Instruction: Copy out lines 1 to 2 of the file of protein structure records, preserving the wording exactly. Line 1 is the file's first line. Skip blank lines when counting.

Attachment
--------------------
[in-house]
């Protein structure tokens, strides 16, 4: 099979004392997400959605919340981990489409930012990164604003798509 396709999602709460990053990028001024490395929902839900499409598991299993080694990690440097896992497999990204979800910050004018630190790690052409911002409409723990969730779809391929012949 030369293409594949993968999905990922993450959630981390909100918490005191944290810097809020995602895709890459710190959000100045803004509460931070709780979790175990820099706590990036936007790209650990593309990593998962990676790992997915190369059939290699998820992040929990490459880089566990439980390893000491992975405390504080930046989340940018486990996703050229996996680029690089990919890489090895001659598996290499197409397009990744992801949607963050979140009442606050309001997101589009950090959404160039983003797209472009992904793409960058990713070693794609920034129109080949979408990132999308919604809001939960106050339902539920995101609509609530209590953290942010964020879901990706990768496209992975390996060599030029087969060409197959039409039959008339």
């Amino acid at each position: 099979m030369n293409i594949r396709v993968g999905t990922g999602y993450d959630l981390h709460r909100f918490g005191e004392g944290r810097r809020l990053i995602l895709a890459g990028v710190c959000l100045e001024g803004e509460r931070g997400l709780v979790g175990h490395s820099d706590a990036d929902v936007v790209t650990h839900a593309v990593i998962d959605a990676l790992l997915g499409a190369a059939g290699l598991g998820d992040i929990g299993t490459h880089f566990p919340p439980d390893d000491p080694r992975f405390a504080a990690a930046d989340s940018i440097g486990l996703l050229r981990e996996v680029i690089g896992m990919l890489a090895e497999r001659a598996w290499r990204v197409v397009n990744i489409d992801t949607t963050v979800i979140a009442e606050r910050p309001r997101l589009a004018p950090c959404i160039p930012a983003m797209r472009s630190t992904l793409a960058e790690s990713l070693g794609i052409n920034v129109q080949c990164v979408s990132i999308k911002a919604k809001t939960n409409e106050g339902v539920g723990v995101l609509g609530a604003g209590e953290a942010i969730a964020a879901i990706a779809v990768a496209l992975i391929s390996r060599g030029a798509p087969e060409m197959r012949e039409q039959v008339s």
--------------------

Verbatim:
[in-house]
């Protein structure tokens, strides 16, 4: 099979004392997400959605919340981990489409930012990164604003798509 396709999602709460990053990028001024490395929902839900499409598991299993080694990690440097896992497999990204979800910050004018630190790690052409911002409409723990969730779809391929012949 030369293409594949993968999905990922993450959630981390909100918490005191944290810097809020995602895709890459710190959000100045803004509460931070709780979790175990820099706590990036936007790209650990593309990593998962990676790992997915190369059939290699998820992040929990490459880089566990439980390893000491992975405390504080930046989340940018486990996703050229996996680029690089990919890489090895001659598996290499197409397009990744992801949607963050979140009442606050309001997101589009950090959404160039983003797209472009992904793409960058990713070693794609920034129109080949979408990132999308919604809001939960106050339902539920995101609509609530209590953290942010964020879901990706990768496209992975390996060599030029087969060409197959039409039959008339």